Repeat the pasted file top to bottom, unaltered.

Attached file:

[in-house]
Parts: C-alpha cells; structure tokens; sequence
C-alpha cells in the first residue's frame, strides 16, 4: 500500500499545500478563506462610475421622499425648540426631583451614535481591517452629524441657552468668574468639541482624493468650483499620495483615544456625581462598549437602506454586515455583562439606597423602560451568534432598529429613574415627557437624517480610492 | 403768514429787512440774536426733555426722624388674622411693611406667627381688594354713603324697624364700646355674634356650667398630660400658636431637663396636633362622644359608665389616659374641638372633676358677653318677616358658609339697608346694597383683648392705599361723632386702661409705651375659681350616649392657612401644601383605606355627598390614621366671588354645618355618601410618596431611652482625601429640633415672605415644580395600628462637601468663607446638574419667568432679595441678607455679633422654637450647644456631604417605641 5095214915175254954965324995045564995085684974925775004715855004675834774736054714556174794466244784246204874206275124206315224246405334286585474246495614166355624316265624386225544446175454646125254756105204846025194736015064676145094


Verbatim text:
[in-house]
Parts: C-alpha cells; structure tokens; sequence
C-alpha cells in the first residue's frame, strides 16, 4: 500500500499545500478563506462610475421622499425648540426631583451614535481591517452629524441657552468668574468639541482624493468650483499620495483615544456625581462598549437602506454586515455583562439606597423602560451568534432598529429613574415627557437624517480610492 | 403768514429787512440774536426733555426722624388674622411693611406667627381688594354713603324697624364700646355674634356650667398630660400658636431637663396636633362622644359608665389616659374641638372633676358677653318677616358658609339697608346694597383683648392705599361723632386702661409705651375659681350616649392657612401644601383605606355627598390614621366671588354645618355618601410618596431611652482625601429640633415672605415644580395600628462637601468663607446638574419667568432679595441678607455679633422654637450647644456631604417605641 5095214915175254954965324995045564995085684974925775004715855004675834774736054714556174794466244784246204874206275124206315224246405334286585474246495614166355624316265624386225544446175454646125254756105204846025194736015064676145094